'Massive’ Arby’s data breach put customers at risk, lawsuits allege


Atlanta-based Arby’s Restaurant Group is facing several class-action lawsuits in U.S. District Court in Atlanta over a reported data breach that allegedly put customers’ financial security at risk.

The fast food chain has acknowledged a breach perpetrated by hackers using “malware” at its corporate locations across the country from Oct. 25 to Jan. 19, according to the suits. 

“The Arby’s Data Breach was the inevitable result of Arby’s inadequate data security measures,” said one suit, filed by First Choice Federal Credit Union, which claims to be one of more than 100 parties. “Despite the well-publicized and ever-growing threat of cyber breaches involving payment card networks and systems, Arby’s failed to ensure that it maintained adequate data security...”

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Arby’s has more than 1,000 corporate locations, where the hacks were reportedly isolated, thus not reaching its franchise locations. In total, the chain has more than 3,300 restaurants, according to the suit.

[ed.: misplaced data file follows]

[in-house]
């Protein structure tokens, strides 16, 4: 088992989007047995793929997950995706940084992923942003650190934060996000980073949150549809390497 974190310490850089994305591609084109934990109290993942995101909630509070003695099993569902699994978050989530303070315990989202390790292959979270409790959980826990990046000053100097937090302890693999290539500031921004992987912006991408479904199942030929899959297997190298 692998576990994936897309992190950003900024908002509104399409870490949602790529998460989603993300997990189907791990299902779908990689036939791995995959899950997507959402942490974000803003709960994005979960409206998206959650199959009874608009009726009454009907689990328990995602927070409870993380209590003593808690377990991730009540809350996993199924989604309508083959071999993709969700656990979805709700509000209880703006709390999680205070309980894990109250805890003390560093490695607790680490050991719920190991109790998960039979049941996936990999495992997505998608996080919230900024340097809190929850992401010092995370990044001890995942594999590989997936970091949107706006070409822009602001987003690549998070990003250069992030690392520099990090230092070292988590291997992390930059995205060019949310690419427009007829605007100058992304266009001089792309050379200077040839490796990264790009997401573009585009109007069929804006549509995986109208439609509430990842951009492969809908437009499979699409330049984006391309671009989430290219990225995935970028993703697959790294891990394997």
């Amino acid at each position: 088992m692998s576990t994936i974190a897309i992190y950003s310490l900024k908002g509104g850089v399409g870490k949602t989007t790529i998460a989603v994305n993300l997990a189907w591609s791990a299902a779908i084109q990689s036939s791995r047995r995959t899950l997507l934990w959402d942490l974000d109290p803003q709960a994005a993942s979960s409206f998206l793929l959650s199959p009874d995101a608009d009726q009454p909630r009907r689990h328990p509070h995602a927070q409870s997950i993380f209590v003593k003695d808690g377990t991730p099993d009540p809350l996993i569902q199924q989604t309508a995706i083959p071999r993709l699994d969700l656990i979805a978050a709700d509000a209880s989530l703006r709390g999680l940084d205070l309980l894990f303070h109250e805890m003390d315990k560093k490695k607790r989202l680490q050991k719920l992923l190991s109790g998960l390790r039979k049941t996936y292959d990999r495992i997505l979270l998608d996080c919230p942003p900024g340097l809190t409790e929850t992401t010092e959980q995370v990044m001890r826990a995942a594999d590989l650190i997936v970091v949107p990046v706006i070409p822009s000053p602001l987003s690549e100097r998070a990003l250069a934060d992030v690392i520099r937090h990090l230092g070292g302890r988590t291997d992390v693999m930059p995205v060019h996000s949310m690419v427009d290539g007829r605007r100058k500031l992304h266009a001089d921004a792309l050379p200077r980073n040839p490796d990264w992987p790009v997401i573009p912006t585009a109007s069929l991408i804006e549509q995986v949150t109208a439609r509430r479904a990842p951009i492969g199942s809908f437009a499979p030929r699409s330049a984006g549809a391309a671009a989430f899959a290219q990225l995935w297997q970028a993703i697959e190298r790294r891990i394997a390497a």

Arby’s online database of locations doesn’t indicate which are corporate and which are franchises. 

In a statement to The Atlanta Journal-Constitution, the company said it isn’t commenting on the litigation, “except to say that we believe the claims are without merit and intend to vigorously defend against them.”

The chain has said it immediately notified law enforcement and “enlisted the expertise of leading security experts,” when it learned there could’ve been a breach. 

The plaintiffs allege Arby’s owes them for all the work it took putting out the fire for customers who feared their cards had been compromised. 

The suits are filed in federal court in Atlanta because Arby’s has corporate headquarters in Sandy Springs, near the Fulton-DeKalb County line.

REALTED: Hackers grab up to 355,000 credit card numbers from Arby’s customers

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